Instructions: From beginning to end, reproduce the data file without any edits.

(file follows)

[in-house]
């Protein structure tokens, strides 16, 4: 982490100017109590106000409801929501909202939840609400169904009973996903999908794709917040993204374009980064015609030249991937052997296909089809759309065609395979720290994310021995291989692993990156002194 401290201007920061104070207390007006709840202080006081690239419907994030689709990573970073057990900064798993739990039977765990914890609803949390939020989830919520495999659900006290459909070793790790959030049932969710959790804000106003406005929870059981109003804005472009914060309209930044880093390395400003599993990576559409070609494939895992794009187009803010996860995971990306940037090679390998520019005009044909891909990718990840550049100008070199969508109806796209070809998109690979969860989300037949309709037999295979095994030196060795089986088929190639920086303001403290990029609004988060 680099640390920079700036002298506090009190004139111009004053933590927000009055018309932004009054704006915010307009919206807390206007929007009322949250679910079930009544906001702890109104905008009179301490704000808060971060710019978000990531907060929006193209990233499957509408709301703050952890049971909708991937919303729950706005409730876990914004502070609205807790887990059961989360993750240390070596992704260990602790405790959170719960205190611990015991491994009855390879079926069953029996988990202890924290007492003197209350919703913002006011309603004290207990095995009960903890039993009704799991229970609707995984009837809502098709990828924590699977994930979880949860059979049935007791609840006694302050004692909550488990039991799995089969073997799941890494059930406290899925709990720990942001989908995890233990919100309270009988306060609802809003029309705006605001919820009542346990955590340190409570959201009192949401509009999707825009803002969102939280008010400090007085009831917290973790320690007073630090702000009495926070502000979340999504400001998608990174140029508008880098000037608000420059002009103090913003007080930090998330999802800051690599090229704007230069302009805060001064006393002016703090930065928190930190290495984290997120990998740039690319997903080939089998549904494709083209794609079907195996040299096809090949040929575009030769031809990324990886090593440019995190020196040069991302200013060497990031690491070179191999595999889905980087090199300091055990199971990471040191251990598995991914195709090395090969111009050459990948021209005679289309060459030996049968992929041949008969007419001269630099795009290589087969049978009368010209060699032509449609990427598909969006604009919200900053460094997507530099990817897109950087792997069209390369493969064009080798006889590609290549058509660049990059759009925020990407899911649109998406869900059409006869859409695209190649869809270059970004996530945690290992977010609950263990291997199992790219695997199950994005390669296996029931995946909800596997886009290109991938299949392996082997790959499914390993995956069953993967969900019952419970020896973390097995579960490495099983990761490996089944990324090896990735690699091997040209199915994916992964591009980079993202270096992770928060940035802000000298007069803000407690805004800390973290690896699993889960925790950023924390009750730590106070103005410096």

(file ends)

[in-house]
């Protein structure tokens, strides 16, 4: 982490100017109590106000409801929501909202939840609400169904009973996903999908794709917040993204374009980064015609030249991937052997296909089809759309065609395979720290994310021995291989692993990156002194 401290201007920061104070207390007006709840202080006081690239419907994030689709990573970073057990900064798993739990039977765990914890609803949390939020989830919520495999659900006290459909070793790790959030049932969710959790804000106003406005929870059981109003804005472009914060309209930044880093390395400003599993990576559409070609494939895992794009187009803010996860995971990306940037090679390998520019005009044909891909990718990840550049100008070199969508109806796209070809998109690979969860989300037949309709037999295979095994030196060795089986088929190639920086303001403290990029609004988060 680099640390920079700036002298506090009190004139111009004053933590927000009055018309932004009054704006915010307009919206807390206007929007009322949250679910079930009544906001702890109104905008009179301490704000808060971060710019978000990531907060929006193209990233499957509408709301703050952890049971909708991937919303729950706005409730876990914004502070609205807790887990059961989360993750240390070596992704260990602790405790959170719960205190611990015991491994009855390879079926069953029996988990202890924290007492003197209350919703913002006011309603004290207990095995009960903890039993009704799991229970609707995984009837809502098709990828924590699977994930979880949860059979049935007791609840006694302050004692909550488990039991799995089969073997799941890494059930406290899925709990720990942001989908995890233990919100309270009988306060609802809003029309705006605001919820009542346990955590340190409570959201009192949401509009999707825009803002969102939280008010400090007085009831917290973790320690007073630090702000009495926070502000979340999504400001998608990174140029508008880098000037608000420059002009103090913003007080930090998330999802800051690599090229704007230069302009805060001064006393002016703090930065928190930190290495984290997120990998740039690319997903080939089998549904494709083209794609079907195996040299096809090949040929575009030769031809990324990886090593440019995190020196040069991302200013060497990031690491070179191999595999889905980087090199300091055990199971990471040191251990598995991914195709090395090969111009050459990948021209005679289309060459030996049968992929041949008969007419001269630099795009290589087969049978009368010209060699032509449609990427598909969006604009919200900053460094997507530099990817897109950087792997069209390369493969064009080798006889590609290549058509660049990059759009925020990407899911649109998406869900059409006869859409695209190649869809270059970004996530945690290992977010609950263990291997199992790219695997199950994005390669296996029931995946909800596997886009290109991938299949392996082997790959499914390993995956069953993967969900019952419970020896973390097995579960490495099983990761490996089944990324090896990735690699091997040209199915994916992964591009980079993202270096992770928060940035802000000298007069803000407690805004800390973290690896699993889960925790950023924390009750730590106070103005410096």